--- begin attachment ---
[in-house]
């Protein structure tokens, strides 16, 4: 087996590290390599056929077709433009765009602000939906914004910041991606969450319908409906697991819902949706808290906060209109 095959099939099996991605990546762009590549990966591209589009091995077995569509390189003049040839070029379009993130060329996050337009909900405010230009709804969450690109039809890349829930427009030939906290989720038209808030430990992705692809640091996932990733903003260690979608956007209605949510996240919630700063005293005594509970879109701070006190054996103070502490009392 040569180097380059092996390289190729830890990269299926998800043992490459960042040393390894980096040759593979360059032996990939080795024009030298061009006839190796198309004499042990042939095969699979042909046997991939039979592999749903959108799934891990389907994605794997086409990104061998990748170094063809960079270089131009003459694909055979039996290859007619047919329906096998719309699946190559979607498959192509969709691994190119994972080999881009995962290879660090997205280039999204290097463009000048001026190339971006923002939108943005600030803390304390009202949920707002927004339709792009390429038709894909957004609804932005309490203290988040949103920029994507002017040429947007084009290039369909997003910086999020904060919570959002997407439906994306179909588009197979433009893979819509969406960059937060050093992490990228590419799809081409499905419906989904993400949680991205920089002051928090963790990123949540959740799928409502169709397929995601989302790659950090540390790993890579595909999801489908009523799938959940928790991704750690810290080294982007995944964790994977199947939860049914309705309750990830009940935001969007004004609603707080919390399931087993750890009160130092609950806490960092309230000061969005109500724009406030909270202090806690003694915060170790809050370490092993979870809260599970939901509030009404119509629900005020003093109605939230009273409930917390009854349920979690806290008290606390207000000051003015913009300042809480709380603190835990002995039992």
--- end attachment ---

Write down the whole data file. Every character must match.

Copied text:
[in-house]
């Protein structure tokens, strides 16, 4: 087996590290390599056929077709433009765009602000939906914004910041991606969450319908409906697991819902949706808290906060209109 095959099939099996991605990546762009590549990966591209589009091995077995569509390189003049040839070029379009993130060329996050337009909900405010230009709804969450690109039809890349829930427009030939906290989720038209808030430990992705692809640091996932990733903003260690979608956007209605949510996240919630700063005293005594509970879109701070006190054996103070502490009392 040569180097380059092996390289190729830890990269299926998800043992490459960042040393390894980096040759593979360059032996990939080795024009030298061009006839190796198309004499042990042939095969699979042909046997991939039979592999749903959108799934891990389907994605794997086409990104061998990748170094063809960079270089131009003459694909055979039996290859007619047919329906096998719309699946190559979607498959192509969709691994190119994972080999881009995962290879660090997205280039999204290097463009000048001026190339971006923002939108943005600030803390304390009202949920707002927004339709792009390429038709894909957004609804932005309490203290988040949103920029994507002017040429947007084009290039369909997003910086999020904060919570959002997407439906994306179909588009197979433009893979819509969406960059937060050093992490990228590419799809081409499905419906989904993400949680991205920089002051928090963790990123949540959740799928409502169709397929995601989302790659950090540390790993890579595909999801489908009523799938959940928790991704750690810290080294982007995944964790994977199947939860049914309705309750990830009940935001969007004004609603707080919390399931087993750890009160130092609950806490960092309230000061969005109500724009406030909270202090806690003694915060170790809050370490092993979870809260599970939901509030009404119509629900005020003093109605939230009273409930917390009854349920979690806290008290606390207000000051003015913009300042809480709380603190835990002995039992």